The Time Press
Opinion

The Alliance Air mid-air incident points to lacunae in our air safety protocols


Earlier this month, an Alliance Air (AA) ATR aircraft took off from Mumbai early in the morning for a one and half hour flight to Bhuj when a portion of its engine (the ATR aircraft has two engines) covering called Cowling came off at the time of take-off.

A major disaster was averted as Air Traffic Controller at Mumbai airport noticed that the Cowling had fallen off on the runway. It alerted the Bhuj-bound flight crew and also immediately got the runway cleared of the debris. The plane flew from Mumbai to Bhuj without the Cowling.

While the safety of the flight was not at risk, the falling of the Cowling could have caused damage to the associated structures of the aircraft if it had hit the aircraft while it was taking off. The engine covering could also have done foreign object damage to other aircraft landing/taking off at the Mumbai airport or it could have damaged the property on the ground at the Mumbai airport, one of the busiest airports in the country.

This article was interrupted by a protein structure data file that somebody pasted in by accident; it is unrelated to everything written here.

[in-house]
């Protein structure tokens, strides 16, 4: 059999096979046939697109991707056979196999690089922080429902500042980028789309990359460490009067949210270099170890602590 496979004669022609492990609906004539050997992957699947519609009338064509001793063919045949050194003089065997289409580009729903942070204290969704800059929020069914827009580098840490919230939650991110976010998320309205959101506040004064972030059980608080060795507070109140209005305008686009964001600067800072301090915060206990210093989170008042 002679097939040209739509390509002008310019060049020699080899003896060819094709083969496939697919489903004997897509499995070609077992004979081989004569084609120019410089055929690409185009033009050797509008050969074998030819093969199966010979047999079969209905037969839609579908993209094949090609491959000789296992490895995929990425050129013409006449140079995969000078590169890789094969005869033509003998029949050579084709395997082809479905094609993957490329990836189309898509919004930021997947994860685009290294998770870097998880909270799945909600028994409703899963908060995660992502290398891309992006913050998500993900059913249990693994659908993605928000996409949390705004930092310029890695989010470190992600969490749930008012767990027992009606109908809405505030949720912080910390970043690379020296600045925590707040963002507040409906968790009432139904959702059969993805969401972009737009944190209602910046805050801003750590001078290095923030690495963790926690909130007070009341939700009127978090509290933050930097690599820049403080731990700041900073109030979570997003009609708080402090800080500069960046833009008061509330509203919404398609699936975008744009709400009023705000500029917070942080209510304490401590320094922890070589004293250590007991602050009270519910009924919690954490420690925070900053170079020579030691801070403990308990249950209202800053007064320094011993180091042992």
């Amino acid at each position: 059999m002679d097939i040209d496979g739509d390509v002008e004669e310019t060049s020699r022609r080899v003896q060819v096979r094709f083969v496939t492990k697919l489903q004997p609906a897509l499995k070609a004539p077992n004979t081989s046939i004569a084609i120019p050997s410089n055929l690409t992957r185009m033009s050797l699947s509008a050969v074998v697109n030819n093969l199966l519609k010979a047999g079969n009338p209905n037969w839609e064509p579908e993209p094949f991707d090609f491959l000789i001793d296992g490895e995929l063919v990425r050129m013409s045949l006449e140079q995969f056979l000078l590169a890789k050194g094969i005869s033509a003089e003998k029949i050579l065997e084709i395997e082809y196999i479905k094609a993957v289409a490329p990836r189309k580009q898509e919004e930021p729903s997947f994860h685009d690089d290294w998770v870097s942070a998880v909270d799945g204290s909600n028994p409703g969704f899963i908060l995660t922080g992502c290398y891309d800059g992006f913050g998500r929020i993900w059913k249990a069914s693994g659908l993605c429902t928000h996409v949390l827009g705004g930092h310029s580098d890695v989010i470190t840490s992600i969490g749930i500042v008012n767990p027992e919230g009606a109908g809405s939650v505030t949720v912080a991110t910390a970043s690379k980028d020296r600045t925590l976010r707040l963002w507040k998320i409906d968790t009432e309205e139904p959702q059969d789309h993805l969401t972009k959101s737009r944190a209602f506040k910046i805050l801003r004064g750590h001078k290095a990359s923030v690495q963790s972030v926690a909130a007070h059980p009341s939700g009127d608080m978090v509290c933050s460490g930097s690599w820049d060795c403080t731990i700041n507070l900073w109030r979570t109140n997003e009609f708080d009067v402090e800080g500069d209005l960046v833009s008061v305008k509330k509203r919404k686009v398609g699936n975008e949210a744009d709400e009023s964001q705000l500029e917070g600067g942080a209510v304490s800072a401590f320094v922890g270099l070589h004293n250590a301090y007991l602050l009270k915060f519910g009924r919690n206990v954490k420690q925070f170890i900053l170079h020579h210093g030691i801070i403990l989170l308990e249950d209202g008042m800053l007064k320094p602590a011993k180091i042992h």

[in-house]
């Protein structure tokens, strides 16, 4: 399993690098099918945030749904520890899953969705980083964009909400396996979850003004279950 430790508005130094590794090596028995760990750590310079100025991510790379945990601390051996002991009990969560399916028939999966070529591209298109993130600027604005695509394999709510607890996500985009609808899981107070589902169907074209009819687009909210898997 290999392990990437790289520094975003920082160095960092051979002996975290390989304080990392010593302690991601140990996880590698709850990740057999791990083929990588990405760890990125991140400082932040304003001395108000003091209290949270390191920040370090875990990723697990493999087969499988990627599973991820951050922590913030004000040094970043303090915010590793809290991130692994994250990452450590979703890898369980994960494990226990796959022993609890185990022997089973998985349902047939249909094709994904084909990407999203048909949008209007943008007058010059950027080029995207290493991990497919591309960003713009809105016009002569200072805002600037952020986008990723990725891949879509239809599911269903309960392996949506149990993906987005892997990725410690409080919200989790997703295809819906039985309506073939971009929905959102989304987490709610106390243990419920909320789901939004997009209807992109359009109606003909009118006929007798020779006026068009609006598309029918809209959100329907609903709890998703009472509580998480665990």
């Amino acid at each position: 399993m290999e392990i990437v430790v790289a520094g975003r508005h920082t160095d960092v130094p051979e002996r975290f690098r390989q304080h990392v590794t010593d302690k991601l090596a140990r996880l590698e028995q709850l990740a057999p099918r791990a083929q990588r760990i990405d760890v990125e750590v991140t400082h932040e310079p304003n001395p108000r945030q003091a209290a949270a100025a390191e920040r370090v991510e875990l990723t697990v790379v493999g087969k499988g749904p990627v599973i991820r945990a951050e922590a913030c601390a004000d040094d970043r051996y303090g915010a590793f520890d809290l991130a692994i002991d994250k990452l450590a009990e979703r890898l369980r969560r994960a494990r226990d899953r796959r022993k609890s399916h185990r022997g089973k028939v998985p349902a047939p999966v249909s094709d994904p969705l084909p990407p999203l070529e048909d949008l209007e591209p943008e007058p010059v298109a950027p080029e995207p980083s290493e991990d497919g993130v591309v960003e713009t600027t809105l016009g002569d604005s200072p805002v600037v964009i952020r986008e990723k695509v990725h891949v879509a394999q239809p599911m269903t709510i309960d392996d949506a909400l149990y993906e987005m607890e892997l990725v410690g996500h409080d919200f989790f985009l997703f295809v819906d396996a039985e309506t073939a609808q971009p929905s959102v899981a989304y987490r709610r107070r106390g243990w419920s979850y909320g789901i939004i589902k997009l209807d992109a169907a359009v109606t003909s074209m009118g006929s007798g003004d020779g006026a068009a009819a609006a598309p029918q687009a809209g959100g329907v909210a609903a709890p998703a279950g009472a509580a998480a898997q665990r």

The incident would have affected the performance of the ATR aircraft. Since an aircraft flies best when it is aerodynamically clean, or in simple terms, the airflow passes over the body of the aircraft smoothly resulting in reduced drag and improved performance, aircraft flying with a portion of the Cowling detached can result in increased drag leading to increased fuel consumption.

Though not a risk to the safety of the 70 people on board, the incident raises questions as to how and why this incident happened. Every aircraft is cleared and pronounced safe for flight by the engineering department of the airline. This is done before every flight. Further, the flight crew is required to carry out a walk-around inspection of the aircraft to ascertain any visual damage.

A part of the Cowling falling off points to poor maintenance being done by the airline. It is quite possible that after the inspection of the engines, the engineer attending to the aircraft failed to latch the Cowling properly leading to the incident. Alliance Air, which was operating this flight, is a subsidiary of Air India. AA primarily operates smaller aircraft like the ATRs on regional routes. While Air India has now been sold to the Tatas, AA continues to be under government control. AA’s fleet consists of ATR aircraft which are turbo-prop aircraft. The airline has one ATR 42-320 which seats 48 passengers and five ATR 72-600 which seat 70 passengers each.

Though nothing serious happened on 9 February with the ATR safely reaching Bhuj, the consequences of this incident could have been disastrous. One of the worst incidents of foreign object damage was in 2000 in Paris when a Concorde sucked in some rubber from the runway leading to a fire. The plane crashed killing all those on board the supersonic jet. Three years later the aircraft was retired from service globally.

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